Smaller news organizations, desperate for eyeballs, often lead with blood and fear. Many people read only the headlines. They then share foolish stories, uncritically.

Media literacy has never been more important. The success of fringe media and comments sections everywhere prove its non-existence.

Kids, and the virtue signaling mob that surrounds them.

We all want them protected, of course. But what sets this hoax apart from some others is the opportunity to virtue signal.

While Tide Pods were eaten, and condoms being snorted, by, per the urban myth, large numbers of teens, this one was coming for your elementary school children. Alerting your friends to this scourge makes you better than everyone else, a better parent. Schools sharing this demonstrably fake news must have made administrators feel better.

Worse still, many defended the decision to spread this misinformation, even after the hoax was debunked. Parents pivoted to the broader risks social media and communications platforms can present. While true, this obfuscates the point of the matter at hand. Our Superintendent defended the department’s sharing of it by suggesting it was best to “err on the side of caution.” That’s too low a standard for me. We must seek the truth before we can assess risks and how to mitigate them.

 

How we can do better.

Social media is full of scams and hoaxes. Some are benign “free vacation” offers seeking likes, followers, and your data. Trust me – you’re not going to win a Disney vacation by liking and sharing, not even if you type “done”. Fake news hoaxes, as has been well-documented in recent years, are widespread and pernicious. They don’t point to specific harms, but they are meant to inflame and divide.

We can do better. Thinking persons must do their part.

  1. Don’t spread misinformation. Odds are, if you’re reading this, you’re not the problem. Still, use Google or Snopes for a quick fact check before you share.
  2. Fight fear and misinformation with cold hard facts.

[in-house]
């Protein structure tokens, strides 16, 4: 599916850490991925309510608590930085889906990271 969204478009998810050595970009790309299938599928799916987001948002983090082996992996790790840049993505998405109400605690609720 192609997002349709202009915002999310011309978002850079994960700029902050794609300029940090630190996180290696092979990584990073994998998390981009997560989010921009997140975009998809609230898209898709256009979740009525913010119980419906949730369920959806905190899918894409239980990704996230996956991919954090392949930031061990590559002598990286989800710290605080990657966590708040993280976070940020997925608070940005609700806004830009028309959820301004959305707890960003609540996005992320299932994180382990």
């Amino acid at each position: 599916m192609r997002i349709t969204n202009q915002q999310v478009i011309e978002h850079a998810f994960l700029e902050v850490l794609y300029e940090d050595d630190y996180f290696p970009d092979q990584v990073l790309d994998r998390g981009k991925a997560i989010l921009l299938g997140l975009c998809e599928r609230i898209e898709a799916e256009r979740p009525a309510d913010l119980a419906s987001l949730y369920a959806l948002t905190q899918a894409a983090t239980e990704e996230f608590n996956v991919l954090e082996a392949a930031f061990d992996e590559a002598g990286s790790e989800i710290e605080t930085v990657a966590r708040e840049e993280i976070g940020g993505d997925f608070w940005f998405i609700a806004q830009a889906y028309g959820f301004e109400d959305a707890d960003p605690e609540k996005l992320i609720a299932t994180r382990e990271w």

Here’s an excellent take on this topic: Don’t fall for it: a parent’s guide to protecting your kids from online hoaxes

 

You and your kids have never been safer. Take a breath and check the facts. Let’s do better next time.

 

Latest: ‘Momo Challenge’ Sculpture Has Been Destroyed

Anomaly Detection in Video & Image Classification

We’re seeing and doing all sorts of interesting work in the image domain. Recent blog posts, white papers, and roundtables capture some of this work, such as image segmentation and classification to video highlights. But an Image area of broad interest that, to this point, we’ve but scratched the surface of is Video-based Anomaly Detection. It’s a challenging data science problem, in part due to the velocity of data streams and missing data, but has wide-ranging solution applicability.

In-store monitoring of customer movements and behavior.

Motion sensing, the antecedent to Video-based Anomaly Detection, isn’t new and there is a multitude of commercial solutions in that area. Anomaly Detection is something different and it opens the door to new, more advanced applications and more robust deployments. Part of the distinction between the two stems from “sensing” what’s usual behavior and what’s different.

Anomaly Detection

Walkers in the park look “normal”. The bicyclist is the anomaly. 

 

Anomaly detection requires the ability to understand a motion “baseline” and to trigger notifications based on deviations from that baseline. Having this ability offers the opportunity to deploy AI-monitored cameras in many more real-world situations across a wide range of security use cases, smart city monitoring, and more, wherein movements and behaviors can be tracked and measured with higher accuracy and at a much larger scale than ever before.

With 500 million video cameras in the world tracking these movements, a new approach is required to deal with this mountain of data. For this reason, Deep Learning and advances in edge computing are enabling a paradigm shift from video recording and human watchers toward AI monitoring. Many systems will have humans “in the loop,” with people being alerted to anomalies. But others won’t. For example, in the near future, smart cities will automatically respond to heavy traffic conditions with adjustments to the timing of stoplights, and they’ll do so routinely without human intervention.

Human in the Loop

Human in the loop.

As on many AI fronts, this is an exciting time and the opportunities are numerous. Stay tuned for more from Doctrina.ai, and let’s talk about your ideas on Video-based Anomaly Detection or AI more broadly.